For an explanation of the 30 Stories in 30 Days, start at Day 1.

Today I thought I’d go back to the beginning. The VERY beginning. It’s the story of the day I was born, which I love, because it seems like it was a difficult and ridiculous day for everyone involved. I obviously have no memory of it, but I’ve been told it went something like this:

Origin of the Me-cies

Sacramento, CA, 1972: My parents have recently moved across town to a new house. As far as I know, they don’t really know many people in Sacramento—they moved there when my Dad got some sort of construction job at the Rancho Seco nuclear power plant (home of “the third most serious safety-related occurrence in the United States!”).

My brother, Todd, is almost five and our cousin Bridgette (also five) is visiting, along with her mother and grandmother. Between my dad’s job and his as-yet-unchecked alcoholism, he’s keeping pretty busy, so his mother and sister have flown in from Texas to help take care of things whenever my mom goes into labor.

That was the plan, anyway. I am more than a week overdue (“Never too early to start being late for stuff!” –me) and my grandmother and aunt are getting impatient. They spend each day asking my mom “When is that kid gonna come?!” and entertaining two five-year-olds with trips to local attractions. My cousin tells me that she and my brother were promised a trip to Disneyland the day before I arrived, and that my being born ruined it. (“Never too early to start ruining stuff!” –also me)

Losing patience, my grandmother makes my mom drink a glass of Castor oil to induce labor (the seventies!). Late that same evening, her contractions begin. It’s after midnight. My dad is out drinking beer and playing poker somewhere and has our (only) car.  Wherever he is, he can’t be reached by phone. And he doesn’t have one of those “Daddy Beepers” because beepers don’t exist because they haven’t been invented yet because it isn’t the future. (Help us, TIME CAT!)

My mom knows that calling an ambulance will be too expensive, and apparently taxicabs won’t pick up a woman in labor, for insurance reasons. So, out of desperation, my mom calls her former neighbors from across town—a couple in their 50s that she barely knows. She wakes them up, explains her predicament and they rush over to take her and my aunt to the hospital. My grandmother stays home with the kids and waits for my Dad (her son), with whom she (and everyone) is now furious. I mean, have you ever had to call a casual acquaintance in the middle of the night to ask for a hugely inconvenient favor because you are out of options? I can imagine my mom spent every non-contraction moment feeling either mortified or livid or both.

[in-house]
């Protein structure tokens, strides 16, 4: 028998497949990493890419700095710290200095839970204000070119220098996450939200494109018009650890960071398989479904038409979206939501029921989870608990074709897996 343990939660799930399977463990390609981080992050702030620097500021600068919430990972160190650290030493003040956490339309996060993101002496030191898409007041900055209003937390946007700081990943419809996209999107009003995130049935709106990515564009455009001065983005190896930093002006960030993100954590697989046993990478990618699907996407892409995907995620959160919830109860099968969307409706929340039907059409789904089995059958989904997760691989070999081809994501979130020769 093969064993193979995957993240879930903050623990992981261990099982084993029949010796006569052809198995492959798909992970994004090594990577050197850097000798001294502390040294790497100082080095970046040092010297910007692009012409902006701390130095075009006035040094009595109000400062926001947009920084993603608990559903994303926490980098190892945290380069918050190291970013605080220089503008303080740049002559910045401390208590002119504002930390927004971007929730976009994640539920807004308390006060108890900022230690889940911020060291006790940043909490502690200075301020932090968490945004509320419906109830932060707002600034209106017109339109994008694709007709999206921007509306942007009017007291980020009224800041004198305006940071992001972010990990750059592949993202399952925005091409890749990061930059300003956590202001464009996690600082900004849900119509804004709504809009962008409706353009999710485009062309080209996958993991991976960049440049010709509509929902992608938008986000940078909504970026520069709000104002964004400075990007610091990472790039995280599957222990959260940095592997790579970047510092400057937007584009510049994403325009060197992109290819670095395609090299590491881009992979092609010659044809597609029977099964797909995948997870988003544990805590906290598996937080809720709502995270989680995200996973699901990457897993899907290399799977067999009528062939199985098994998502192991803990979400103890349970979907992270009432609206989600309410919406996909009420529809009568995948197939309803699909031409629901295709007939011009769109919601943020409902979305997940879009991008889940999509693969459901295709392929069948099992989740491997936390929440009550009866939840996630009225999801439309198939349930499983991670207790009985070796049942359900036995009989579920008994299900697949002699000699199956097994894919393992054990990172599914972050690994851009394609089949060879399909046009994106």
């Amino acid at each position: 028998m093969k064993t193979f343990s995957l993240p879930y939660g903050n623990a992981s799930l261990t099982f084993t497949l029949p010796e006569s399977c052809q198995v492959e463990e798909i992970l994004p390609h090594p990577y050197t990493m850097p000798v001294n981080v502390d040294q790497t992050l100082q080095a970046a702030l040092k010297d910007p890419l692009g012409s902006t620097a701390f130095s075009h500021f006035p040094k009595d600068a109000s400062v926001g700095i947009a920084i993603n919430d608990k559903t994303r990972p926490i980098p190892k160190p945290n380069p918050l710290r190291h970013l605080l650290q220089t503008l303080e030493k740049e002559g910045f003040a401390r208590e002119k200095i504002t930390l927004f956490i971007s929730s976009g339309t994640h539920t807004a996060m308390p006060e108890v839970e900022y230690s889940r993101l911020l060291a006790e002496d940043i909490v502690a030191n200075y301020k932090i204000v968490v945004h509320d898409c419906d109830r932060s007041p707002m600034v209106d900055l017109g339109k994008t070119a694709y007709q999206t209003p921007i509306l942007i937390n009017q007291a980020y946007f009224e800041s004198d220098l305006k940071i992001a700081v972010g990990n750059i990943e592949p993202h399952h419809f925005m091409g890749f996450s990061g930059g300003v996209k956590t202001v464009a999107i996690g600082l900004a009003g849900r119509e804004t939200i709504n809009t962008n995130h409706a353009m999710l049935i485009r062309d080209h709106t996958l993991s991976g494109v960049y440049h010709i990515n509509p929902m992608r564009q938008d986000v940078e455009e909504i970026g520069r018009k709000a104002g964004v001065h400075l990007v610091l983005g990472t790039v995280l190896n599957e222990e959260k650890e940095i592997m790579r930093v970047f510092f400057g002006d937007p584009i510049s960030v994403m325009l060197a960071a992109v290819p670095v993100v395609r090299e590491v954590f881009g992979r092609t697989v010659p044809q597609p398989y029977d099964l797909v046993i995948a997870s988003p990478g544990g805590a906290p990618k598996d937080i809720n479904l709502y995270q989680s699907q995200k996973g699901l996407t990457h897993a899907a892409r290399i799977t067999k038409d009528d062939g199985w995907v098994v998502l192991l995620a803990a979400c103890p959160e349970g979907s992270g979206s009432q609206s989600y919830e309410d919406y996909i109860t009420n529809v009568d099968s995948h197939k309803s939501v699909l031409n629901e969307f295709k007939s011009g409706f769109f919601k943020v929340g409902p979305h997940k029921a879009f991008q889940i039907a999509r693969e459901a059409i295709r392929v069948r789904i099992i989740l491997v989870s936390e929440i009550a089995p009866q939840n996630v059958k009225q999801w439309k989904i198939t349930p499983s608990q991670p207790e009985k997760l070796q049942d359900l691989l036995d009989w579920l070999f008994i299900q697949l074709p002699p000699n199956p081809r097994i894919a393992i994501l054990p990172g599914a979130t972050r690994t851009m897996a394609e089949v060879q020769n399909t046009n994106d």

Hours later, my Dad arrives home. My grandmother hears him come in, and doesn’t confront him right away. She is waiting for him to realize that my mom is missing (in the middle of the night), panic, and come to her, looking for answers.

Instead, he passes out in the bed, completely unaware that anything is out of the ordinary. My grandmother waits a few minutes, then bursts into his bedroom and yells, “JUST WHERE THE FUCK DO YOU THINK YOUR WIFE IS?” To which my dad replies, “Guh?” and then slowly gets it together and leaves for the hospital.

For the next 30-some-odd hours, my mom is in labor, and after a day and a half she is craving sleep, food and cigarettes (the seventies!), which she is not allowed to have. When my dad, grandmother and aunt are not busy eating and smoking in front of her, they complain about how long this birth is taking. If my mother hadn’t been exhausted, in constant pain and living on nothing but ice chips, she might have punched all of them in their smoking, eating faces. Instead, she kept quiet and carried on forcing a human being out of her vagina.


Finally, I am born, and I am pretty awesome (so I’m told). I am named after the daughter of one of my Dad’s Navy buddies. My Dad just liked the name Darci, and he won the coin toss that determined which of my parents got to choose the name. A quarter landing on “heads” instead of “tails” is the only reason you aren’t currently reading the story of the day Chrissy Ratliff was born.

Almost four decades later, my cousin and my brother have still never been to Disneyland. You know who has been to Disneyland? Me. (YA BURNT!)

Dear Dust

Lately I have developed such an incredible attraction for Katy Perry. Even though I hate her voice and her songs are uniformly awful, I still buy her cds and watch her on the net endlessly. If it were twenty years ago, I’d have a lunchbox with her picture on it and a poster on the wall. Is this wrong? Am I a bad person? I used to make fun of people like me, and now I am one.



December 7
night time
dark as dark can be

37,000 feet up in the sky
565 miles per hour

past Amsterdam
past Dresden

Dinner clatters
in the carts
on tiny trays

Victor sleeps
with a blanket over his head


Minus 68 degrees
570 miles per hour

No lights
along the border
Iran and

At the bathroom
I give four Tums
to a woman looking frail
who has a stomach ache

turn at Amman

December 8

Victor sleeps

Bandar Abas

Minus 70.6 degrees


A young girl
on the plane
is remarkably

I wish I could
paint her


Cabin attendants pass out
water and juice

Victor sleeps


Woman in white silk burqa
prays in the back of the plane
by the bathroom,
shoes at her side
up and down
up and down
up and down

Minus 70.6 degrees Fahrenheit
559 miles per hour


My birthday in the sky


By Peter Schwartz


There’s no greater monster than the amnesia we feed into from our nightly perches.   I’ve forgotten more in forty years than you’ll remember in your whole life.   Apologies won’t help so I’ll just give you one quick piece of advice then be done.  You’re your own children and have the choice to stay young or grow up which will effectively kill them.  Be whatever you can live with then never look back.  That’s all.

Sorry, as usual, there’s more.  Numbness must be the most common state in the world, and yet, if you show people this, if you make no effort to hide your lack of feelings, I can almost guarantee you will have problems.  If 99 people out of a 100 pretend something, that 1 person who doesn’t ruins the whole charade. That person will be attacked until he or she pretends, or worse.  So go ahead, live on Mars, but make sure you make regular Earthly appearances.  And smile, but only a little bit, and never, under any circumstances, show them all of your teeth.